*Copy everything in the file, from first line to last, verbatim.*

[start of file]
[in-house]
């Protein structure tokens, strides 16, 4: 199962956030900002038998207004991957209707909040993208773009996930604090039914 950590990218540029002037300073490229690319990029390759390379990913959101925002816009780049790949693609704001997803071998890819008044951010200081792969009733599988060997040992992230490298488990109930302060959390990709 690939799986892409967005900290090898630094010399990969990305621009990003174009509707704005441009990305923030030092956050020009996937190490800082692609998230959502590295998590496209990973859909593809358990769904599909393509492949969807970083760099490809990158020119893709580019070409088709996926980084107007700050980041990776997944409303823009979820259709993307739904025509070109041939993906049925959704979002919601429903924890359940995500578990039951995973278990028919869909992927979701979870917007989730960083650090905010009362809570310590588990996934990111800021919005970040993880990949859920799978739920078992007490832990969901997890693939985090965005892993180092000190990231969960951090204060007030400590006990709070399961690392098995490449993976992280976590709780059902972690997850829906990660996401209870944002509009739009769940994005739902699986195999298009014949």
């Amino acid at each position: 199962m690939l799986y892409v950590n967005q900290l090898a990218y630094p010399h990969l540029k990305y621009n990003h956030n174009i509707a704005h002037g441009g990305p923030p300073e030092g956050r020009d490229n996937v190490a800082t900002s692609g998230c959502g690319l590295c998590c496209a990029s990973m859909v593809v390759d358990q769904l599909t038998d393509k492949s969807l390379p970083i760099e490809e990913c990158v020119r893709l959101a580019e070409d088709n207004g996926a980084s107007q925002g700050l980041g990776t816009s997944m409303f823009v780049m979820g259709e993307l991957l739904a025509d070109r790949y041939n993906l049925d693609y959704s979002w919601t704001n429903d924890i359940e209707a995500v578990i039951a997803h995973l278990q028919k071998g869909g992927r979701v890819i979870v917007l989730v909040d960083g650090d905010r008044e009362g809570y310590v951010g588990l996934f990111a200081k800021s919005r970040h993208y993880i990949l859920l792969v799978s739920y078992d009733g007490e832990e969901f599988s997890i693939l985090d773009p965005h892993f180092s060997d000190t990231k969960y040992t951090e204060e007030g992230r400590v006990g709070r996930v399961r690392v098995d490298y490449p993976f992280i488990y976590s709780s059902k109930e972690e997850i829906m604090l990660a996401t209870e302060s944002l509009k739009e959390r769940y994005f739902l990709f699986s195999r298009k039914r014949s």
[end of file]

[in-house]
């Protein structure tokens, strides 16, 4: 199962956030900002038998207004991957209707909040993208773009996930604090039914 950590990218540029002037300073490229690319990029390759390379990913959101925002816009780049790949693609704001997803071998890819008044951010200081792969009733599988060997040992992230490298488990109930302060959390990709 690939799986892409967005900290090898630094010399990969990305621009990003174009509707704005441009990305923030030092956050020009996937190490800082692609998230959502590295998590496209990973859909593809358990769904599909393509492949969807970083760099490809990158020119893709580019070409088709996926980084107007700050980041990776997944409303823009979820259709993307739904025509070109041939993906049925959704979002919601429903924890359940995500578990039951995973278990028919869909992927979701979870917007989730960083650090905010009362809570310590588990996934990111800021919005970040993880990949859920799978739920078992007490832990969901997890693939985090965005892993180092000190990231969960951090204060007030400590006990709070399961690392098995490449993976992280976590709780059902972690997850829906990660996401209870944002509009739009769940994005739902699986195999298009014949």
């Amino acid at each position: 199962m690939l799986y892409v950590n967005q900290l090898a990218y630094p010399h990969l540029k990305y621009n990003h956030n174009i509707a704005h002037g441009g990305p923030p300073e030092g956050r020009d490229n996937v190490a800082t900002s692609g998230c959502g690319l590295c998590c496209a990029s990973m859909v593809v390759d358990q769904l599909t038998d393509k492949s969807l390379p970083i760099e490809e990913c990158v020119r893709l959101a580019e070409d088709n207004g996926a980084s107007q925002g700050l980041g990776t816009s997944m409303f823009v780049m979820g259709e993307l991957l739904a025509d070109r790949y041939n993906l049925d693609y959704s979002w919601t704001n429903d924890i359940e209707a995500v578990i039951a997803h995973l278990q028919k071998g869909g992927r979701v890819i979870v917007l989730v909040d960083g650090d905010r008044e009362g809570y310590v951010g588990l996934f990111a200081k800021s919005r970040h993208y993880i990949l859920l792969v799978s739920y078992d009733g007490e832990e969901f599988s997890i693939l985090d773009p965005h892993f180092s060997d000190t990231k969960y040992t951090e204060e007030g992230r400590v006990g709070r996930v399961r690392v098995d490298y490449p993976f992280i488990y976590s709780s059902k109930e972690e997850i829906m604090l990660a996401t209870e302060s944002l509009k739009e959390r769940y994005f739902l990709f699986s195999r298009k039914r014949s």